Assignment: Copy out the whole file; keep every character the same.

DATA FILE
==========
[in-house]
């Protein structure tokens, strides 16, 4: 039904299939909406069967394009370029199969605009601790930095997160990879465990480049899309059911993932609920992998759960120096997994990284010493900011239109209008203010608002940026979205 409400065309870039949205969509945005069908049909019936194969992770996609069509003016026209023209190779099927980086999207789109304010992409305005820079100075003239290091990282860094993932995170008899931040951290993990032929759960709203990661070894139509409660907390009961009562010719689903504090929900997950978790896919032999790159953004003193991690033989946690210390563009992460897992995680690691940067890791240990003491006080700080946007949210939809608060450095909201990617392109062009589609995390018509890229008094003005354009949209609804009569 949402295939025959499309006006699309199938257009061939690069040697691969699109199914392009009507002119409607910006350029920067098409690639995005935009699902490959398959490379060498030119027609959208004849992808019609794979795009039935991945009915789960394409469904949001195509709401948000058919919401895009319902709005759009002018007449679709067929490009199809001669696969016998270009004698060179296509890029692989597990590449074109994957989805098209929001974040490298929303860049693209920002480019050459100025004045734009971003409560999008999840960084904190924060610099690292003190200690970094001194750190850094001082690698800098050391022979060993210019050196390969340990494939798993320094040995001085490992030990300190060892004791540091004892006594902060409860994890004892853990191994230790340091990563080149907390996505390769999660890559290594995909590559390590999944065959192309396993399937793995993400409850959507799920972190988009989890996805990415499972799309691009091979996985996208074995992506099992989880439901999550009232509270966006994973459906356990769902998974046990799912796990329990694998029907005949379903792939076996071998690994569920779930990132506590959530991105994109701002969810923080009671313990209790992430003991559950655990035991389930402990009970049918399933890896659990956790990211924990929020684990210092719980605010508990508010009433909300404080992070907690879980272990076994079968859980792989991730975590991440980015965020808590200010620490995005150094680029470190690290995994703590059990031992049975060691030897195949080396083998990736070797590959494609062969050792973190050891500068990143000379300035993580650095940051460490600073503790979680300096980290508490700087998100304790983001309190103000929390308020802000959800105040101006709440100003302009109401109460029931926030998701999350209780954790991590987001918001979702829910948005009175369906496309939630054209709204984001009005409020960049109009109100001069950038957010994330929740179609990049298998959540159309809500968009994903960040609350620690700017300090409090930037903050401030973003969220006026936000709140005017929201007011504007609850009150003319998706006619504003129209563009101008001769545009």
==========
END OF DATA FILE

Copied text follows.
[in-house]
């Protein structure tokens, strides 16, 4: 039904299939909406069967394009370029199969605009601790930095997160990879465990480049899309059911993932609920992998759960120096997994990284010493900011239109209008203010608002940026979205 409400065309870039949205969509945005069908049909019936194969992770996609069509003016026209023209190779099927980086999207789109304010992409305005820079100075003239290091990282860094993932995170008899931040951290993990032929759960709203990661070894139509409660907390009961009562010719689903504090929900997950978790896919032999790159953004003193991690033989946690210390563009992460897992995680690691940067890791240990003491006080700080946007949210939809608060450095909201990617392109062009589609995390018509890229008094003005354009949209609804009569 949402295939025959499309006006699309199938257009061939690069040697691969699109199914392009009507002119409607910006350029920067098409690639995005935009699902490959398959490379060498030119027609959208004849992808019609794979795009039935991945009915789960394409469904949001195509709401948000058919919401895009319902709005759009002018007449679709067929490009199809001669696969016998270009004698060179296509890029692989597990590449074109994957989805098209929001974040490298929303860049693209920002480019050459100025004045734009971003409560999008999840960084904190924060610099690292003190200690970094001194750190850094001082690698800098050391022979060993210019050196390969340990494939798993320094040995001085490992030990300190060892004791540091004892006594902060409860994890004892853990191994230790340091990563080149907390996505390769999660890559290594995909590559390590999944065959192309396993399937793995993400409850959507799920972190988009989890996805990415499972799309691009091979996985996208074995992506099992989880439901999550009232509270966006994973459906356990769902998974046990799912796990329990694998029907005949379903792939076996071998690994569920779930990132506590959530991105994109701002969810923080009671313990209790992430003991559950655990035991389930402990009970049918399933890896659990956790990211924990929020684990210092719980605010508990508010009433909300404080992070907690879980272990076994079968859980792989991730975590991440980015965020808590200010620490995005150094680029470190690290995994703590059990031992049975060691030897195949080396083998990736070797590959494609062969050792973190050891500068990143000379300035993580650095940051460490600073503790979680300096980290508490700087998100304790983001309190103000929390308020802000959800105040101006709440100003302009109401109460029931926030998701999350209780954790991590987001918001979702829910948005009175369906496309939630054209709204984001009005409020960049109009109100001069950038957010994330929740179609990049298998959540159309809500968009994903960040609350620690700017300090409090930037903050401030973003969220006026936000709140005017929201007011504007609850009150003319998706006619504003129209563009101008001769545009």